I got married on Friday. It is still all so very new that the wedding band on my finger distracts me every five seconds. It feels weird — a blissfully happy weird — to hear the words “my husband” come out of my own mouth.
But it’s never too early, apparently, for people to just go ahead and assume that I took my husband’s last name.
Four different times so far in the span of one weekend I have been outright called “Mrs. Bogdanovs” or interrogated about why I am not calling myself Jessica Bogdanovs now. If anyone bothered to ask before making the assumption, I would tell them that I have always preferred to be called Ms. Wakeman on paperwork, so as not to be defined by my marital status, and I will continue to keep calling myself Jessica Wakeman everywhere else.
There are a few reasons for this, which I will happily explain. One big reason is because it’s closely attached to my professional identity as a writer. Google “Jessica Wakeman” and you’ll find links to most everything I’ve ever published. I would never want to make it confusing for readers or potential employers to find my work online. Even though my name is not my identity, my career is a huge part of my identity and as a writer, my name is attached to that career in a big way.
But my main reason for not changing my name after marriage is because I believe it’s a sexist expectation that the woman changes her name but the man doesn’t change his. Jessica Wakeman isn’t my “maiden name” — it’s my name-name. To me, the phrase “maiden name” itself is problematic. The word “maiden,” according to Dictionary.com, means “a girl or unmarried woman.” (Also, “a horse that has never won a race.” Hmm.) The corresponding word for the male gender is “bachelor” — an unmarried man. Yet a groom isn’t expected to have a “bachelor name” and then a different “married name.” No, the man is assumed to keep his name regardless of his marital status. That is sexist and and I don’t want to participate in sexism.
Keeping my name is my personal belief and choice. I respect your right to your own beliefs and your right to make your own choice. But I’m a feminist and these decisions are dear to me. And I respect other people’s choices if they are different because it’s simply not my business what other people do. For what it is worth, I have a close friend who is also a feminist who took her husband’s last name and I’m happy for her that she’s happy with her choice.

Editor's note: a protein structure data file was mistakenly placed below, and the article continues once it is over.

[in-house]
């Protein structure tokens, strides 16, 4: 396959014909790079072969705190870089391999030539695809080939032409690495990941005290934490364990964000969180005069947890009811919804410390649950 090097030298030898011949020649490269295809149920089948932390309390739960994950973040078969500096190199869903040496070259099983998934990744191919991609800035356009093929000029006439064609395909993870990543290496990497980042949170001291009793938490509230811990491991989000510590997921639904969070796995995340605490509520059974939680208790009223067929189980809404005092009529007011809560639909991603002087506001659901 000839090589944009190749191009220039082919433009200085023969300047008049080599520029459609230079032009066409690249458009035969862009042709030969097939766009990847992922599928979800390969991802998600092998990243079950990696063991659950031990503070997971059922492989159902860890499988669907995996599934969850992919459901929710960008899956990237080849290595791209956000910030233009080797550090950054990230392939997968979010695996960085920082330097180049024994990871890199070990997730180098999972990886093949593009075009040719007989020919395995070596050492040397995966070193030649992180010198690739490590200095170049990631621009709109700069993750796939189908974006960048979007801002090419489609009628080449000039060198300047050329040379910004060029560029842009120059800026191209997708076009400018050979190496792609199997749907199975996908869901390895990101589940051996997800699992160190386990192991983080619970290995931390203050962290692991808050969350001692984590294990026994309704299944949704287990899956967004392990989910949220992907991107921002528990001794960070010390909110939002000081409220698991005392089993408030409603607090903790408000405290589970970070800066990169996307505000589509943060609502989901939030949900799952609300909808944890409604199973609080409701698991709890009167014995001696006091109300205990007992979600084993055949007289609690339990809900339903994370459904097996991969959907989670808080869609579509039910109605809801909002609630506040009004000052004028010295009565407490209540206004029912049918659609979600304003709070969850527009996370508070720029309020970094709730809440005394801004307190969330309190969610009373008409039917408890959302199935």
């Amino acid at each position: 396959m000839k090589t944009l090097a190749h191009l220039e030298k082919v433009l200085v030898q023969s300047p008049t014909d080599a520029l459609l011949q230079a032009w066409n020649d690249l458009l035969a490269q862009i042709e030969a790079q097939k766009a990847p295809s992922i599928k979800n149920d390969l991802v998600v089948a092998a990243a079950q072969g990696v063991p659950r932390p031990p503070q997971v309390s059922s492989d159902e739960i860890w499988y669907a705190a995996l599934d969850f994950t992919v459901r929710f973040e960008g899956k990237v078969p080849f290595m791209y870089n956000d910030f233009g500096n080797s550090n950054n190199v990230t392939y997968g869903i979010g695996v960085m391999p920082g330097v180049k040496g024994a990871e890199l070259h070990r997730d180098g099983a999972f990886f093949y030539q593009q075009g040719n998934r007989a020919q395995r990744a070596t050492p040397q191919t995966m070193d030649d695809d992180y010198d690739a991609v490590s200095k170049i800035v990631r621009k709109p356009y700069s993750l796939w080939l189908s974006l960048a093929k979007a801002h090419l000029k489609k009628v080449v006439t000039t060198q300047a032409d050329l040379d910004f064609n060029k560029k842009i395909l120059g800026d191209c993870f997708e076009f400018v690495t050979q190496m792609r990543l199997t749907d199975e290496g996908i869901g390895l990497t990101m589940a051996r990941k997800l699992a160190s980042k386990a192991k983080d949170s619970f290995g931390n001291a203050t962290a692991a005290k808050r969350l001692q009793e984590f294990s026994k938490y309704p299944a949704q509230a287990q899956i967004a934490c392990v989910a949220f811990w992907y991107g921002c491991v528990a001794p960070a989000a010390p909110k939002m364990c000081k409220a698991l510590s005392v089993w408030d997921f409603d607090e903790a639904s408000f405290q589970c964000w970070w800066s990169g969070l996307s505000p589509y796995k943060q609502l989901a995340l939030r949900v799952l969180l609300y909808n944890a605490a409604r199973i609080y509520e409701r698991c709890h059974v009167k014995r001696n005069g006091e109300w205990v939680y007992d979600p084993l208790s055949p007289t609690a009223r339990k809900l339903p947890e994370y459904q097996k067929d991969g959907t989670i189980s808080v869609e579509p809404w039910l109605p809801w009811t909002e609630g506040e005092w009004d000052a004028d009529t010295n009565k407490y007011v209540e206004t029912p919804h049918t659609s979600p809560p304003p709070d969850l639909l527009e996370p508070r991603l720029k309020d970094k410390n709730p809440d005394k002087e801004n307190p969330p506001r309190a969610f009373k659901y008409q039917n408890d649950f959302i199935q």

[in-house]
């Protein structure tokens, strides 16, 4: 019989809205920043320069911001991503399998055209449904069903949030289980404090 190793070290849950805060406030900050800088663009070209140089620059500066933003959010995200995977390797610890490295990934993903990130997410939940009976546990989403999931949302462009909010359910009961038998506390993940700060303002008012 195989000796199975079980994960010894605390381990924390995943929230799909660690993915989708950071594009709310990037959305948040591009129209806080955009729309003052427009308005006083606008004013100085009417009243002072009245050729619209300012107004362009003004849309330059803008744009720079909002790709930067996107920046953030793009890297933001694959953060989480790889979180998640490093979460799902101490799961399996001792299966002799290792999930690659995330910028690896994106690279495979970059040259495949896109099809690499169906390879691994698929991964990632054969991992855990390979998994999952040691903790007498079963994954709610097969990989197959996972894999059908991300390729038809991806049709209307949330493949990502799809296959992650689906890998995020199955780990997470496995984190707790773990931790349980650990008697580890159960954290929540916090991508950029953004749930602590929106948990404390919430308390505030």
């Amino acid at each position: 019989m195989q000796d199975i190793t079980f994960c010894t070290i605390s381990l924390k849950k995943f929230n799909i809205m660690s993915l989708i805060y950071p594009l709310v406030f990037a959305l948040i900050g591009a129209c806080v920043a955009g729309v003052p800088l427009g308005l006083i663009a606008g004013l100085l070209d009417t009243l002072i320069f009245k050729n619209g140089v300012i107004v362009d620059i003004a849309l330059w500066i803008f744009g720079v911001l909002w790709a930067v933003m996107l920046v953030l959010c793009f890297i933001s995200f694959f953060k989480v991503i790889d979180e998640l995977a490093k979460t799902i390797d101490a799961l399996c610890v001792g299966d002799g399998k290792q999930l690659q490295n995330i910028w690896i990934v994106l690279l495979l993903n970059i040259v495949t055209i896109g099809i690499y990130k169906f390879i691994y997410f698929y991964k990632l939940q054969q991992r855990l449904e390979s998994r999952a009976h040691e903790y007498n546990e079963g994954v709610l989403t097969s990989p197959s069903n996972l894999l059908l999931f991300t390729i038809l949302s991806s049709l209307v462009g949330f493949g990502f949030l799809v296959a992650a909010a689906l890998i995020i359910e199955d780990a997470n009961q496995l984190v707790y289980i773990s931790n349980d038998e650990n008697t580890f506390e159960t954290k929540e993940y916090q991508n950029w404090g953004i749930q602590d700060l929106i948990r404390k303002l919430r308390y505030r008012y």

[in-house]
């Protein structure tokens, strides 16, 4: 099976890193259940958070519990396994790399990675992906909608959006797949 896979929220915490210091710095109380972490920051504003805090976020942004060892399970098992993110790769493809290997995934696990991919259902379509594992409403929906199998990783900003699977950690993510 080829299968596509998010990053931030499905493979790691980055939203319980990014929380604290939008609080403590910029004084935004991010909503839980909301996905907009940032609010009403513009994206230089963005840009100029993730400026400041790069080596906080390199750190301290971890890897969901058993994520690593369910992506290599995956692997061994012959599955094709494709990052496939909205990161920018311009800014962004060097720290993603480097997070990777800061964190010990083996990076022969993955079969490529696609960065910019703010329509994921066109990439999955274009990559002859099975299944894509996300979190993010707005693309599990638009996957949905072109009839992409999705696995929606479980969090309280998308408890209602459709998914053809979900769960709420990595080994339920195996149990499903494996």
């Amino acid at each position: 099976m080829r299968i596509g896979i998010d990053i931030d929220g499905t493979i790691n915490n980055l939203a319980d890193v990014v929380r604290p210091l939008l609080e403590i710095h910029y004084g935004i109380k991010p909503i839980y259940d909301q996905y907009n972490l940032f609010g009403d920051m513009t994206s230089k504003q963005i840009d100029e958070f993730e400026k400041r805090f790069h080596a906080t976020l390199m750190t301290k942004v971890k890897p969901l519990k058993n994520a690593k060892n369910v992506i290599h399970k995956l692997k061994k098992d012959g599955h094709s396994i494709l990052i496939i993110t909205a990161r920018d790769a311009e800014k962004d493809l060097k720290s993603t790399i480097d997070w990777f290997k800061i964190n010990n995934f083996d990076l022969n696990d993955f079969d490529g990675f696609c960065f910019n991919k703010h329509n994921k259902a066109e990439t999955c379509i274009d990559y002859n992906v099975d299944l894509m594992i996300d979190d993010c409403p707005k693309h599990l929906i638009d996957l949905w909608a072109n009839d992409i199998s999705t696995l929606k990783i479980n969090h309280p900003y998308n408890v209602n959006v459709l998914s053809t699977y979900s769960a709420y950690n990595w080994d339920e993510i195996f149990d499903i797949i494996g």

I shouldn’t have to defend my right to keep my own name, either professionally or personally. And I find it especially annoying that I haven’t bashed other people over the head about my choice; I’ve simply answered them when asked. And that’s when I’ve gotten the pushback. The pushback is strange to me: it’s nobody else’s damn business what personal choices I make about my own name! It would be nobody else’s damn business if Kale (my husband) changed his name, either. I think some people feel like if a woman doesn’t take her husband’s name, she is judging your choice to have done so. If that’s the case, then it’s time to stop projecting your insecurities onto other people and realize that 99.9 percent of the time, other people’s decisions have nothing to do with you. We are making the choices that are right for us and other people should respect that.
So, everyone, don’t just assume I’m now going by “Jessica Bogdanovs” or “Mrs. Bogdanovs.” It’s a dopey assumption to make when my name on Facebook, Twitter, and Linked In is still the same. And it’s especially dopey when I never said anything to you about changing my name. It’s actually pretty presumptuous and a bit rude to think you know what someone’s choice is without even asking them. It’s not difficult to ask a simple question. And for what it is worth, even if I did take my husband’s last name, I would still find making that assumption equally presumptuous and rude.
Here’s an idea. How about instead of assuming we know what’s best for other people — whether we’re traditionalists who think women should take their husband’s names or feminists who think husbands should take their wives’ last names— we show people respect for their decisions. You don’t have to like other people’s choices, but if you care about not being judgey-wudgey and alienating your newlywed friends, it’s best to keep your opinions to yourself and just say the only thing you should be saying anyway: “Congratulations!”
October 23, 2014 //
By Tyomi Morgan -Blackdoctor.org Surfing the emotionally charged pathways of soc...
October 23, 2014 //
By Alanna Vagianos -Huff Post Women The number of American troops kill...